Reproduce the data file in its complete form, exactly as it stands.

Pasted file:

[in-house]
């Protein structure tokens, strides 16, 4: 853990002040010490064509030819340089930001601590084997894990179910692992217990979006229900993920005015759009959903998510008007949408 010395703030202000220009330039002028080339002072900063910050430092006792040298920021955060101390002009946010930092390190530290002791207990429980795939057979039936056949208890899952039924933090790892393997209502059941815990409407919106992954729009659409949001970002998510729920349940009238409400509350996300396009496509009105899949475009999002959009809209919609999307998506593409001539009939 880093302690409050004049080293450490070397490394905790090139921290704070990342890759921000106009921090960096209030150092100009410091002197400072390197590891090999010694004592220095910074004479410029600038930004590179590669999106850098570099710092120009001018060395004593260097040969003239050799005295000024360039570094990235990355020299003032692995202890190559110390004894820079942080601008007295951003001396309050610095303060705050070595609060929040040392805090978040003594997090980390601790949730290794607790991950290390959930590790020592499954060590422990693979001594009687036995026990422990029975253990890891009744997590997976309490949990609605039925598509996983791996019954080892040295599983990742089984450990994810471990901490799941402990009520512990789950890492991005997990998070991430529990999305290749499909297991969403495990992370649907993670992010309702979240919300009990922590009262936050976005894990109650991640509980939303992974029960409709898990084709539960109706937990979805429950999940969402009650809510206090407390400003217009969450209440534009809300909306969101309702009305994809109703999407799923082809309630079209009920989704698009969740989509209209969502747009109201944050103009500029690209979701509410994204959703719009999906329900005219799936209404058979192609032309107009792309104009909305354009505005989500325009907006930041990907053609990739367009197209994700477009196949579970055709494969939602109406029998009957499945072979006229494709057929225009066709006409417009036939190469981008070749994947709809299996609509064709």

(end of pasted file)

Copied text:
[in-house]
């Protein structure tokens, strides 16, 4: 853990002040010490064509030819340089930001601590084997894990179910692992217990979006229900993920005015759009959903998510008007949408 010395703030202000220009330039002028080339002072900063910050430092006792040298920021955060101390002009946010930092390190530290002791207990429980795939057979039936056949208890899952039924933090790892393997209502059941815990409407919106992954729009659409949001970002998510729920349940009238409400509350996300396009496509009105899949475009999002959009809209919609999307998506593409001539009939 880093302690409050004049080293450490070397490394905790090139921290704070990342890759921000106009921090960096209030150092100009410091002197400072390197590891090999010694004592220095910074004479410029600038930004590179590669999106850098570099710092120009001018060395004593260097040969003239050799005295000024360039570094990235990355020299003032692995202890190559110390004894820079942080601008007295951003001396309050610095303060705050070595609060929040040392805090978040003594997090980390601790949730290794607790991950290390959930590790020592499954060590422990693979001594009687036995026990422990029975253990890891009744997590997976309490949990609605039925598509996983791996019954080892040295599983990742089984450990994810471990901490799941402990009520512990789950890492991005997990998070991430529990999305290749499909297991969403495990992370649907993670992010309702979240919300009990922590009262936050976005894990109650991640509980939303992974029960409709898990084709539960109706937990979805429950999940969402009650809510206090407390400003217009969450209440534009809300909306969101309702009305994809109703999407799923082809309630079209009920989704698009969740989509209209969502747009109201944050103009500029690209979701509410994204959703719009999906329900005219799936209404058979192609032309107009792309104009909305354009505005989500325009907006930041990907053609990739367009197209994700477009196949579970055709494969939602109406029998009957499945072979006229494709057929225009066709006409417009036939190469981008070749994947709809299996609509064709």